Here it is early August. Our postman is less burdened because junk mail mailers, knowing from experience that response rates are low during high summer, send out less junk mail. Blog-wise, this is a Friday post and experience has shown me that readership drops off for the weekend right about now and doesn't pick up until well into Sunday.
Doldrums time, in other words.
So I'll take advantage of the situation to write about something hardly anyone will be around to read: government-funded art.
Yesterday morning's Seattle Times editorial page offered this op-ed column titled "Disappearing federal funding for the arts threatens American soul" by a fellow named David Hahn who is identified as "a composer who lives in Seattle."
Hahn begins his piece with a few odd sketches of presumably imaginary just-folks artsy people who are already marginalized in American society. Following that is a riff about how the Roman Catholic Church (not a government, though some states were headed by clergy) funded all kinds of wonderful art-related things in centuries past. Then he comes to the crux of his meandering piece which I quote below to preserve in case the link disappears.
Art is not to be reserved for rich patrons. Somewhere there is a gardener who loves avant-garde jazz, a bus driver who loves opera, a cop who digs ballet and even takes dancing lessons, and a hotel service worker who spends her free evenings at the theater. Art answers questions about our condition, perhaps not directly, but in the way we individually relate and react to it.
Croatia, a country that has a per capita GDP that is half that of South Carolina, is willing and able to support scores of independent artists including actors, musicians, painters and filmmakers. These people are provided a salary on which they can live and in return, they are asked to pursue their arts — adorning the state and providing art for the people.
The United States has different priorities. More often than not, publicly funded art is the object of congressmen's ire and attempts to dissolve the already poorly funded National Endowment for the Arts. The NEA, with a $150 million budget, can use funds for only a very few arts groups, but at least the department is a symbol saying: "America cares for the arts." Given today's radical state of the budget debate in Congress, the NEA will likely soon be dissolved.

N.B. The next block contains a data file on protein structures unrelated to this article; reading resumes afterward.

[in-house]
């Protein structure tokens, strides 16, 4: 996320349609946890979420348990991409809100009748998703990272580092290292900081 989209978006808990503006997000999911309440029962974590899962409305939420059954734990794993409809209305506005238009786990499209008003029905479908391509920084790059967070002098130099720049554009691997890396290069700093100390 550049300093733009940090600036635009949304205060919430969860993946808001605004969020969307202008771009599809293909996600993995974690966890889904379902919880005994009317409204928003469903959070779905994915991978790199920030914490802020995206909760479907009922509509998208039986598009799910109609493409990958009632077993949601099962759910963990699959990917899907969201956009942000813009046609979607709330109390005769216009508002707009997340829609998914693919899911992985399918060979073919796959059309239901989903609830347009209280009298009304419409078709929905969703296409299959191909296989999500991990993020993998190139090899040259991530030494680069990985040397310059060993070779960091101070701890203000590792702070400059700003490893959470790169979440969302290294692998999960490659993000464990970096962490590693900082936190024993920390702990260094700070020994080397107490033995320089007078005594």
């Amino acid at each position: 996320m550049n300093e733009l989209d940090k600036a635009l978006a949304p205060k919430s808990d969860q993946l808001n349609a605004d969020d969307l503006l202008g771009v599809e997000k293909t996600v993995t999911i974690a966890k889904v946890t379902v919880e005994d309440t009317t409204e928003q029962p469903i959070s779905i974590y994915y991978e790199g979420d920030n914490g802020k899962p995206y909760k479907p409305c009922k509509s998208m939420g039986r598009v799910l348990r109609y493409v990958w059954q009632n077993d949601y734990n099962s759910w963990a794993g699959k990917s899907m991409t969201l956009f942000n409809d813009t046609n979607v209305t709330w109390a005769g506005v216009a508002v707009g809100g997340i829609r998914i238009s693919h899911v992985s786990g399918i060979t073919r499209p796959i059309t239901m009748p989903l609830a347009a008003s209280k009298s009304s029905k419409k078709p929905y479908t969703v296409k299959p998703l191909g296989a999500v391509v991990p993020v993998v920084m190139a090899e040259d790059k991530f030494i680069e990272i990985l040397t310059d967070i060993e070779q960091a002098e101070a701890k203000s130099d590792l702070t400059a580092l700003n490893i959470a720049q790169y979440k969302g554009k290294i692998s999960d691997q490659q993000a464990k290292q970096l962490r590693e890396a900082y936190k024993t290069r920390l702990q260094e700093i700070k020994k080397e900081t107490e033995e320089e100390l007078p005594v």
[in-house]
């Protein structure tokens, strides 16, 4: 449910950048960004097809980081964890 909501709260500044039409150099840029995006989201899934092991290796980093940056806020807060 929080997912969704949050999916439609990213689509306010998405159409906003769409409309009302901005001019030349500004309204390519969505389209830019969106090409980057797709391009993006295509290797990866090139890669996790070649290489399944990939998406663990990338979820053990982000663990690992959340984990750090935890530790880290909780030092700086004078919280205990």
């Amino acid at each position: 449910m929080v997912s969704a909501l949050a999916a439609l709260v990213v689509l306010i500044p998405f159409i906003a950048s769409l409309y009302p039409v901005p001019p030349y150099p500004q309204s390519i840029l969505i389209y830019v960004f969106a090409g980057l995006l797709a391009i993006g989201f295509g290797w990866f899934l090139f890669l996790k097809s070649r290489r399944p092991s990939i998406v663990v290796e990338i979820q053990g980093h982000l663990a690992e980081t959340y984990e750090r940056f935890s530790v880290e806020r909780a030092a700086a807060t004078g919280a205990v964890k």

With the recent promises of budget cuts, the arts will again be undermined. The power and vital importance of the arts not only for our economy but for our individual and collective soul is being crushed.
While it's nice to be given the impression that artists are owed a living from taxpayers, perhaps a pause is in order to look what we are getting for our generosity. The public art pictured below for the most part probably wasn't funded by the federal government -- not directly, anyway. But it is the sort of public art we seem to get regardless of what level of government funds it.
Even I, contrarian that I claim to be, do not think all public art is bad; that Augustus Saint-Gaudens fellow cranked out some nice things from time to time.
But most of the public art I see nowadays strikes me as a waste of money. Contra Hahn, if the art shown above had never been created, I doubt that any poor, artsy soul would have been crushed by such non-events. And as for my poor, delicate, artsy soul? It gets crushed daily by the sort of expensive, pointless, publicly funded art that continues to pile up around town.